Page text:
With apartheid abolished and trade soaring over the last decade, open-minded South African winemakers, young and old, learned that they had some catching up to do. They needed well-packaged, quality products, and sophisticated marketing professionals in their corner. Cape viticulturalists headed overseas to learn from successful American, French and Australian wine companies—or they lured top international professionals to their small slice of Africa. One such example is Australian winemaker Linley Schultz, formerly of Banrock Station, who is now making wine at Fleur du Cap.

As a result of this cross-pollenization (which sounds, on a larger scale, like a student exchange program), South Africans began to realize that from the vineyard on—beginning with vine management and ripeness—they had a lot of relearning to do, but it was for the best. De Toren’s den Dulk says that “Global exposure makes winemakers better. They learn about new techniques in the vineyard and winery, about market needs and about the need for differentiation.”

“Cross-pollenization has reaped tremendous advances for us here in the Cape,” says Dale. “At Radford Dale there’s me and Ben [Radford], a viticulturist from New Zealand and a French enologist-consultant. It’s a perfect example of combining diverse expert talents with the immense natural potential of the Cape.” Dale’s other venture, Vinum, has a similarly international South African-British-French team. “We have a massive opportunity here. It’s a blank sheet on which to design our future, using influences from everywhere with our unique local ingredients,” the British-born, French-raised Dale concludes.

American winemaker Zelma Long and viticulturist husband Phil Freese first came to South Africa in 1990 and, as do many visitors, fell in love with its uniqueness. In 1997, after many return visits, they embarked on a project to produce their own Sauvignon Blanc, called Simunye (which is Zulu for “we are one”) for their global portfolio, Zelphi. Backsberg’s Michael Back helped Long and Freese locate a desirable vineyard parcel, and became their on-site partner.

While Americans and Australians have played major roles as consultants and employees in Cape wineries, the French are arguably the ones who can take the most credit for the changes in South African winemaking. They’ve bought estates on the Cape, which entails deeper commitment, invested in estates with their own capital or, at the very least, secured outside investors. Alain Moueix, of the famous Bordeaux family, has two ventures with South African Graham Knox: Siyabonga (which means “give thanks” in Khosa, a Western Cape tribal language) is in a unique valley in Paarl’s Wellington ward, and produces a Pinotage, a Cab-Merlot blend and a white blend. Moueix and Knox’s other endeavor, Ingwe (which means “leopard” in Khosa), is located in Stellenbosch’s southerly Somerset West, with vineyards cooled by breezes off False Bay.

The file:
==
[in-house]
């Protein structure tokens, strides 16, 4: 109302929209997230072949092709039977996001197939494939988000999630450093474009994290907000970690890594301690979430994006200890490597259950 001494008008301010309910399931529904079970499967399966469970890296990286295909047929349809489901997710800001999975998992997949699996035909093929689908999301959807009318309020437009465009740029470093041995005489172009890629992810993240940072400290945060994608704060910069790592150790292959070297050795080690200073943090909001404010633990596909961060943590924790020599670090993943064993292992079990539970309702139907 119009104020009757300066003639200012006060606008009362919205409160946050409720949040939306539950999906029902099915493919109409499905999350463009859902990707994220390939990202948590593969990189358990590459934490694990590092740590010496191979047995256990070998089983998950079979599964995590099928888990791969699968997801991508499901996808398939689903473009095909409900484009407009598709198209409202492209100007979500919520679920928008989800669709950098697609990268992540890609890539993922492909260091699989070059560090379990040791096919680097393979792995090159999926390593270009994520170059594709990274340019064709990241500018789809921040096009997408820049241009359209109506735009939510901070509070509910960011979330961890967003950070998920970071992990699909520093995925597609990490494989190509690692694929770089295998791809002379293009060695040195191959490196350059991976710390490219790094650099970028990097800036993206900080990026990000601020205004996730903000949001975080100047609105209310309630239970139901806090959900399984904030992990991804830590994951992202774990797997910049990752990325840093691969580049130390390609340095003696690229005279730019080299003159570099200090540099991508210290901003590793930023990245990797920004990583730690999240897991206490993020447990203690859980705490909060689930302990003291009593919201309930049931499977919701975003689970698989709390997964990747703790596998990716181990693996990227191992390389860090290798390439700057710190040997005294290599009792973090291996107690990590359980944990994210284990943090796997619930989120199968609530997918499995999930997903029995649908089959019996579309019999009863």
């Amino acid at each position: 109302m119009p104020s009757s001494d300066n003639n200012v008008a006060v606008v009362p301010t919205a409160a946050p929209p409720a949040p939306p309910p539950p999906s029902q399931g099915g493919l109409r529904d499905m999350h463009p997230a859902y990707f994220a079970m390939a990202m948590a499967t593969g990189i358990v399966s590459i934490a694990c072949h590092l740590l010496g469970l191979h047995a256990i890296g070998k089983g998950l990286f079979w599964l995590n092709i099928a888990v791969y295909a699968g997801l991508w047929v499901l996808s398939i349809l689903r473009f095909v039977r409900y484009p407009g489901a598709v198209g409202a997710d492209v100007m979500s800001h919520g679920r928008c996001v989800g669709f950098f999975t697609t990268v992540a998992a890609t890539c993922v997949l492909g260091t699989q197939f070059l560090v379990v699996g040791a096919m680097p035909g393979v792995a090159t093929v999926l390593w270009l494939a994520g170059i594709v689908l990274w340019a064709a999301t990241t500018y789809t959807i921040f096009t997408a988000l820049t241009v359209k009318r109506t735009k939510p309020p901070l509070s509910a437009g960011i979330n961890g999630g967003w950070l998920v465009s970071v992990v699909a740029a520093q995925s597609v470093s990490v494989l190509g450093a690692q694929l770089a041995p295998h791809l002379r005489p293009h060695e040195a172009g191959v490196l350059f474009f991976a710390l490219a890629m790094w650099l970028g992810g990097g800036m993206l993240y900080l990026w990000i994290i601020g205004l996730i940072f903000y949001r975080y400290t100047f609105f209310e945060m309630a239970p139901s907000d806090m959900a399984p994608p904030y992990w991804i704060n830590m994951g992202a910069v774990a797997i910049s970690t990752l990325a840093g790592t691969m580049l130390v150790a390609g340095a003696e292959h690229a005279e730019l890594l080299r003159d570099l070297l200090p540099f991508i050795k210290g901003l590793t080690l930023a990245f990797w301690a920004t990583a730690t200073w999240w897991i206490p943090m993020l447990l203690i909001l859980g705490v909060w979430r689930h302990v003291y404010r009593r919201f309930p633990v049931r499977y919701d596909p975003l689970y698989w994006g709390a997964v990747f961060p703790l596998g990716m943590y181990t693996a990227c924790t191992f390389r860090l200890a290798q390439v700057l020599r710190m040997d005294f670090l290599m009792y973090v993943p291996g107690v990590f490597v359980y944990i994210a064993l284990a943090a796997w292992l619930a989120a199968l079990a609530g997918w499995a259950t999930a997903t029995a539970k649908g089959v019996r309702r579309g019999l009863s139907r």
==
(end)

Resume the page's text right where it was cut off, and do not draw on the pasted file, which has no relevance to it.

With plenty on the table in Bordeaux, why does Moueix play here?

“I had consulted on Cape wines and knew the great possibilities the right situation would present, especially one with real vineyard control,” says Moueix. “In early 1997 we secured one estate. Later that year, the other presented itself. Too inviting to pass on, we ended up involved with two unique and differently challenging situations.” Luckily for Moueix, South Africa afforded him freedoms that France’s rules and regulations did not. “Here I can control vine density and plant whatever grape I want to, wherever I think it belongs. For a Bordeaux boy, it’s fantastic. I am very confident about the long-term possibilities for world-class wine from the Cape.”

Moueix’s countrymen are following him Capeward. Anne Cointreau-Huchon, of the familiarly named liqueur, owns the Morgenhof winery in Stellenbosch’s Simonsberg ward. At the renovated historic estate, the young Ryanie Strydom crafts svelte, tasty wines like Morgenhof’s Premiere Selection.

The improving quality of Cape wines and a favorable exchange rate bode well for the success of South African wines in America. South Africa’s major export markets are the United Kingdom and Holland, but here they hold only a small market share. A gain of a percentage point or two will be major growth.

The friendly, motivated wine people of the Cape understand that success will be based on creating a unique, quality-associated identity for South African wine in the mind of the American consumer. It’s up to us to give them the chance by tasting the wines from this unique wine source.

Published on October 1, 2002